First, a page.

Book review: Julian Thomas The Birth of Neolithic Britain: An Interpretive Account.

  • Marko Sraka University of Ljubljana, Archaeology Department

Abstract

The Birth of Neolithic Britain is the fourth major work by the acclaimed Julian Thomas, one of the leading proponents of interpretive archaeology or archaeology informed by philosophy, anthropology and discussions in the arts and social sciences in general. After exposing the assumption and prejudices of archaeologists’ narratives of the Neolithic and presenting innovative explanations of the shift from hunting-gathering to farming as well as other issues in Rethinking the Neolithic (1991; reworked and updated version Understanding the Neolithic in 1999), questioning Western conceptualisations of time, identity, materiality with the help of archaeological case studies in the ‘Heideggerian’ Time, Culture and Identity (1996) and further contextualised archaeology as part of a (post)modern worldview in Archaeology and Modernity (2004), this book seems to be a relevant continuation of Thomas’s work. This is probably the first significant work on Neolithisation since Graeme Barker’s global overview The Agricultural Revolution in Prehistory (2006, Oxford: Oxford University Press), this time with a focus on Europe and particularly Britain.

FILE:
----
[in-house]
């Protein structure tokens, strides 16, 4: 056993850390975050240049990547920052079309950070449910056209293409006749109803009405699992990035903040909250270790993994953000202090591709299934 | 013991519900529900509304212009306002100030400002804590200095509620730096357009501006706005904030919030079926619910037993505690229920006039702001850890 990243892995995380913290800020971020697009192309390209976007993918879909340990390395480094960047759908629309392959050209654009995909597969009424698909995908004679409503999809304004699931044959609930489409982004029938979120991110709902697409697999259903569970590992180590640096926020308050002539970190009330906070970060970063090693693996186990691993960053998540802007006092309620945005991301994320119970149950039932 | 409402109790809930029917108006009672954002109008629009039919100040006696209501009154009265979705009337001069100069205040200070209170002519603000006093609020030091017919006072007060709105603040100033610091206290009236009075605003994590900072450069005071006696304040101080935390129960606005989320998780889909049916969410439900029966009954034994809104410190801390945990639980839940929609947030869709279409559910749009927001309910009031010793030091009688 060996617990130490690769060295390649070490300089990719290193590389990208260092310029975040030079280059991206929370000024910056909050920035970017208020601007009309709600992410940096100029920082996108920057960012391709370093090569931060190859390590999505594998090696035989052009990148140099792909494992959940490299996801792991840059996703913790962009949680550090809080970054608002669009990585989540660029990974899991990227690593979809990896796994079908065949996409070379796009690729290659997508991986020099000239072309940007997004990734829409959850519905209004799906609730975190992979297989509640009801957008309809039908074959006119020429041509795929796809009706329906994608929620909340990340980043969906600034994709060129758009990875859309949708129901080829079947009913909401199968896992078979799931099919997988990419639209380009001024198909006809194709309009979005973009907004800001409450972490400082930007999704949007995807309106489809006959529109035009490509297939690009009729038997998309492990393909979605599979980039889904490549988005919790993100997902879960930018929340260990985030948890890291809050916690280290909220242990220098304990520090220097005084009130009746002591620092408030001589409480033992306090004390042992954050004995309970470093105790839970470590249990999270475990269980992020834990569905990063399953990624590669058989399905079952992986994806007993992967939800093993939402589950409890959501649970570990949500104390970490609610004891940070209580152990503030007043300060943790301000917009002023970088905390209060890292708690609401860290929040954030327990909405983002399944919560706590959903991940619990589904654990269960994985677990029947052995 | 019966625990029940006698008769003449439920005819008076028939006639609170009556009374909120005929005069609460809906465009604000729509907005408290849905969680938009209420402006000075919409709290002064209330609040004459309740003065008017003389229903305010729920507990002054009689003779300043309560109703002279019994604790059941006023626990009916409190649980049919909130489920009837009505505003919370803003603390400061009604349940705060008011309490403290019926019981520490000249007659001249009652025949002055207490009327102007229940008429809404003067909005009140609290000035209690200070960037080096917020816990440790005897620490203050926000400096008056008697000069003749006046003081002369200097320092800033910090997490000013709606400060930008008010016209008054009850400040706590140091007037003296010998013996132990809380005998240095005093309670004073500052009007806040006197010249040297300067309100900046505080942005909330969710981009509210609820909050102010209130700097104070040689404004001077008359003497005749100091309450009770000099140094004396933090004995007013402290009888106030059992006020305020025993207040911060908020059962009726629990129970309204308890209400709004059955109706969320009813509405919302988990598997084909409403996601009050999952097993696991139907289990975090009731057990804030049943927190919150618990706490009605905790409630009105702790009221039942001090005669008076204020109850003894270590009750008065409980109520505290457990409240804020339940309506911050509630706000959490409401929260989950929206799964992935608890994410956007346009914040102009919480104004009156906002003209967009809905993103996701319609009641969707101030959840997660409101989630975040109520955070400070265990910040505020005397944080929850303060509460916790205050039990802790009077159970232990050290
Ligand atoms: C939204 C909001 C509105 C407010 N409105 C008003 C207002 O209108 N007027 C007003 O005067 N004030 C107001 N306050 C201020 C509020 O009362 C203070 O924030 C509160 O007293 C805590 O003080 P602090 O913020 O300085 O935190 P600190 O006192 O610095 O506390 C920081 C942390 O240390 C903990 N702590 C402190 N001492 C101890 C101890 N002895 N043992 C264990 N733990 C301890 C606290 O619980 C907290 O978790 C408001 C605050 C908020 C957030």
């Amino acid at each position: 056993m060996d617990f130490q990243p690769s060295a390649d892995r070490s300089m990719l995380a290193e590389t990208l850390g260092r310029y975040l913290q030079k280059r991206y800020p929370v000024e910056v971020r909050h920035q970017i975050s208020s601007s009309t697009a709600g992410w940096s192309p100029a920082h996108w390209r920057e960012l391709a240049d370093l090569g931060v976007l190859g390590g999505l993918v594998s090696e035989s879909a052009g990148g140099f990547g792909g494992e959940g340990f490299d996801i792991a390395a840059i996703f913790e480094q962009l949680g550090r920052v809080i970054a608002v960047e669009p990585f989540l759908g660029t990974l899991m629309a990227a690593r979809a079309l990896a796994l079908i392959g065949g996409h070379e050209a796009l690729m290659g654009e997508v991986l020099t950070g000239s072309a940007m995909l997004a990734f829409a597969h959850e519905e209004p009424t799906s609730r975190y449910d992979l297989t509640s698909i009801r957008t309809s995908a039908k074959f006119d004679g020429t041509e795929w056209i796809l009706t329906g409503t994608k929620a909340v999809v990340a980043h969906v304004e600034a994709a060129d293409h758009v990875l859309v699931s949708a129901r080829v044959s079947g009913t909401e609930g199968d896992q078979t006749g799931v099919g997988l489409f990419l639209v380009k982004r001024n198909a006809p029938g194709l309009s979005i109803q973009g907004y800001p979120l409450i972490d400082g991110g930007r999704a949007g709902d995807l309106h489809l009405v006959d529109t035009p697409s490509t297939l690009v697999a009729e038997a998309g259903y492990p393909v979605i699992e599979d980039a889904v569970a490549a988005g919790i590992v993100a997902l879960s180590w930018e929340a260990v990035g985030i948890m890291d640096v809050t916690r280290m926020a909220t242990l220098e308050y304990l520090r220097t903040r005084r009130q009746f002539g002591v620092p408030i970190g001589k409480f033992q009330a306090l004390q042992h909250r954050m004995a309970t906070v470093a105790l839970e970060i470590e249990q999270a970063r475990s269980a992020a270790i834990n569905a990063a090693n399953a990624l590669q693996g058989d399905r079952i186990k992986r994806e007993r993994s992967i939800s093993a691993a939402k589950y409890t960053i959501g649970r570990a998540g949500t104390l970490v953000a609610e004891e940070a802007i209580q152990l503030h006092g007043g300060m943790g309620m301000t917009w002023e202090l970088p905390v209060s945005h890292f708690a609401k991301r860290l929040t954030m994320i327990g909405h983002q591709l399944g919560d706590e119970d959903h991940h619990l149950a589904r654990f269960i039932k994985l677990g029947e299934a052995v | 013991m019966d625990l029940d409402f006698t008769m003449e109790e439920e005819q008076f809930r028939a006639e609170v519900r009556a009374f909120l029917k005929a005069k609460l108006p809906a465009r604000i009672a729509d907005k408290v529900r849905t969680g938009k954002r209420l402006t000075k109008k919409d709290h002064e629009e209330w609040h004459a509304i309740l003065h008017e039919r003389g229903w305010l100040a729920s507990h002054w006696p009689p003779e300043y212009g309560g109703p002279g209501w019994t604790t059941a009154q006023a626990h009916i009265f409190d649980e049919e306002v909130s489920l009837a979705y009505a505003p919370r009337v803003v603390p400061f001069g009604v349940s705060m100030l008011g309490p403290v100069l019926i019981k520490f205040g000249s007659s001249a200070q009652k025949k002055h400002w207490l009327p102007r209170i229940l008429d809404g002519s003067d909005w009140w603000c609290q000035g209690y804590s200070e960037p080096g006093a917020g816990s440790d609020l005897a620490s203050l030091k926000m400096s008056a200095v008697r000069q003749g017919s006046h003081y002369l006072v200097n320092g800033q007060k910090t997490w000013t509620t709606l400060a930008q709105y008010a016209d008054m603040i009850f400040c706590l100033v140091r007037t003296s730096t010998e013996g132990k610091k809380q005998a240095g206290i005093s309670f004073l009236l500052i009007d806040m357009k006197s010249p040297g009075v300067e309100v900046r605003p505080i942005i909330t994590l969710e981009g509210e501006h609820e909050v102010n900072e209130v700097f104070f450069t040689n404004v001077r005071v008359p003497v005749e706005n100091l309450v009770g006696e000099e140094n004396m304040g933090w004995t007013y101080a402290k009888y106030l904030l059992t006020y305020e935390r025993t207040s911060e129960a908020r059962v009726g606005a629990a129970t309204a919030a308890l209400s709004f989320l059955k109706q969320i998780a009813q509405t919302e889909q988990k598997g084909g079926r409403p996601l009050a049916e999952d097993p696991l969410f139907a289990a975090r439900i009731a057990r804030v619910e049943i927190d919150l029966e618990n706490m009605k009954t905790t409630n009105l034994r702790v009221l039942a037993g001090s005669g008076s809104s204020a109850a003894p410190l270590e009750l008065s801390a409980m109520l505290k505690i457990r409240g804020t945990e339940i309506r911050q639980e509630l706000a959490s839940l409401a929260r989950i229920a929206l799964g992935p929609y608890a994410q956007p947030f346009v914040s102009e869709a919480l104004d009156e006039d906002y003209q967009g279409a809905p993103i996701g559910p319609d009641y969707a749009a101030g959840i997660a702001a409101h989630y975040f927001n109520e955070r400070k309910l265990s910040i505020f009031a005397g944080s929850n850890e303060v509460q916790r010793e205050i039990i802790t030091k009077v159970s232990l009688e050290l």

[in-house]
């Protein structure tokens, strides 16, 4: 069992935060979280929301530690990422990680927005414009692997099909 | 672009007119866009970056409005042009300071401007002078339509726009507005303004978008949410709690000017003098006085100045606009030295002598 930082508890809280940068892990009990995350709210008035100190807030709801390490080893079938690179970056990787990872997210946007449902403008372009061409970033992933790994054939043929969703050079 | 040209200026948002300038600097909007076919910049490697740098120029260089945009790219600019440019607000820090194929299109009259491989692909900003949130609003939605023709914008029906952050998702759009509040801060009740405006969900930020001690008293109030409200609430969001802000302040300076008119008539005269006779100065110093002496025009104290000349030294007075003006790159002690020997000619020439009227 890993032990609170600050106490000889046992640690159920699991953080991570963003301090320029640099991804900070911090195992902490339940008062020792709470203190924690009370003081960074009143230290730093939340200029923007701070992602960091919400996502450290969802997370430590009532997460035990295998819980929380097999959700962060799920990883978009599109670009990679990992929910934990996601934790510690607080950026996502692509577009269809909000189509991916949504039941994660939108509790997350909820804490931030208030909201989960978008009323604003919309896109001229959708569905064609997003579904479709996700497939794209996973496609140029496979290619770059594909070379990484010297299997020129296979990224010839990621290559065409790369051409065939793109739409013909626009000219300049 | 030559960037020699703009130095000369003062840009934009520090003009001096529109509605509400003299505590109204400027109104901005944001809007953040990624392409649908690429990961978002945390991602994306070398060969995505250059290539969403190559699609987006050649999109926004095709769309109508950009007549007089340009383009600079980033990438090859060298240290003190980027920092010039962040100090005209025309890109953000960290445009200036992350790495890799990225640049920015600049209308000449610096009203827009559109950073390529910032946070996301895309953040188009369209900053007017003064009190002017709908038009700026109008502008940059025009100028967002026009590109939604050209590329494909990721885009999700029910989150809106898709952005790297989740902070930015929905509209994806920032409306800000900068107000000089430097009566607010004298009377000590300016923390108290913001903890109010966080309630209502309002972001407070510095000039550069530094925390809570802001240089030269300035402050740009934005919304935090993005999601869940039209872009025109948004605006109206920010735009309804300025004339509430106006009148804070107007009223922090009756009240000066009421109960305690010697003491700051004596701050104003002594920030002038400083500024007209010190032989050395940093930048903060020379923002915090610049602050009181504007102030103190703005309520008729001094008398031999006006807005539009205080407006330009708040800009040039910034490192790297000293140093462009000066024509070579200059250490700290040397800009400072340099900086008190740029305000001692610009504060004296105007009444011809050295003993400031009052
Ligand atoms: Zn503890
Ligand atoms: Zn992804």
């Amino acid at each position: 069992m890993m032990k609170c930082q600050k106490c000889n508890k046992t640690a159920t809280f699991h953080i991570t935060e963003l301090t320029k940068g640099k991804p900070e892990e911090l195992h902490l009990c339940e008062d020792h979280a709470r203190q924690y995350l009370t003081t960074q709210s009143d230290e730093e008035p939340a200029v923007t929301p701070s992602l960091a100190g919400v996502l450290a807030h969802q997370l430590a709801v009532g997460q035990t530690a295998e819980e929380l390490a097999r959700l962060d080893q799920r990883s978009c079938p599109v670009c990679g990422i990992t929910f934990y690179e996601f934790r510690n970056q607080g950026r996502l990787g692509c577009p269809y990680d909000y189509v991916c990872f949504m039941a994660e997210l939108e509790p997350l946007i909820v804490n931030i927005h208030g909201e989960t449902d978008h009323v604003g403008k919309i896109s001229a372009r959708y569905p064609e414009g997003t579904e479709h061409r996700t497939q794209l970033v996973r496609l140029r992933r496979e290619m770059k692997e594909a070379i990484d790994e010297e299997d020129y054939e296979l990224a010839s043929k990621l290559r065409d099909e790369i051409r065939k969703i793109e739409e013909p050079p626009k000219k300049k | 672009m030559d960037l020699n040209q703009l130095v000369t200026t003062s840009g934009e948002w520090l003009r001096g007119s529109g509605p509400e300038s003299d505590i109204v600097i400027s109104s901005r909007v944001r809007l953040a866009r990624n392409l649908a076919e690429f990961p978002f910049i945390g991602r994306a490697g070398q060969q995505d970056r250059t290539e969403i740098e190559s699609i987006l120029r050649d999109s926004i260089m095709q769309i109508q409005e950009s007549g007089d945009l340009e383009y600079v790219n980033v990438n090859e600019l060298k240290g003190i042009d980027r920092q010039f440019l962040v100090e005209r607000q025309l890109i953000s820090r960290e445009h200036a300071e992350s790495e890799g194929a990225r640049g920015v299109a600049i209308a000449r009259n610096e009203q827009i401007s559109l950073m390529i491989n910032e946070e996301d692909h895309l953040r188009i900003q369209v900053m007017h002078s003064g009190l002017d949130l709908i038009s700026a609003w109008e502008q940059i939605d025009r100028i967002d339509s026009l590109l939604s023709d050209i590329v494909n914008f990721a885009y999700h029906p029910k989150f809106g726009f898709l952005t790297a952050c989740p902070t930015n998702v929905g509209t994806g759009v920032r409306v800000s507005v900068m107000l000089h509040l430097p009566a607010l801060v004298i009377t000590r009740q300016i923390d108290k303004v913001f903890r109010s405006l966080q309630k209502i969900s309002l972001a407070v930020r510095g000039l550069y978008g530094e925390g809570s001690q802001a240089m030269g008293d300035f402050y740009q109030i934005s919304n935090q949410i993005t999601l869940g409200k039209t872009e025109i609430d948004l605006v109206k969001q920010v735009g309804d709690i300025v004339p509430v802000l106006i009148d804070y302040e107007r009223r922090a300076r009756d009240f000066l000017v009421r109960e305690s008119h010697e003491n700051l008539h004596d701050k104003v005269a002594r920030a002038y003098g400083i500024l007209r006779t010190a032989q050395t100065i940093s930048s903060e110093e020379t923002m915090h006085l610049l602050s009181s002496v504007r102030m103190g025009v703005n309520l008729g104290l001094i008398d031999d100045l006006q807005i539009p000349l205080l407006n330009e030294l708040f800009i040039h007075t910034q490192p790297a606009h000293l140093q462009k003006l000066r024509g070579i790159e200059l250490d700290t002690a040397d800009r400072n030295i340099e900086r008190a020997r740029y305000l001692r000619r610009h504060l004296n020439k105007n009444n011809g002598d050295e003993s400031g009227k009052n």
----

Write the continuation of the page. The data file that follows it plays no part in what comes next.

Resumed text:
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Published
2014-12-30
How to Cite
Sraka, M. (2014). Book review: Julian Thomas The Birth of Neolithic Britain: An Interpretive Account. Documenta Praehistorica, 41, 305-307. https://doi.org/10.4312/dp.41.15
Section
Articles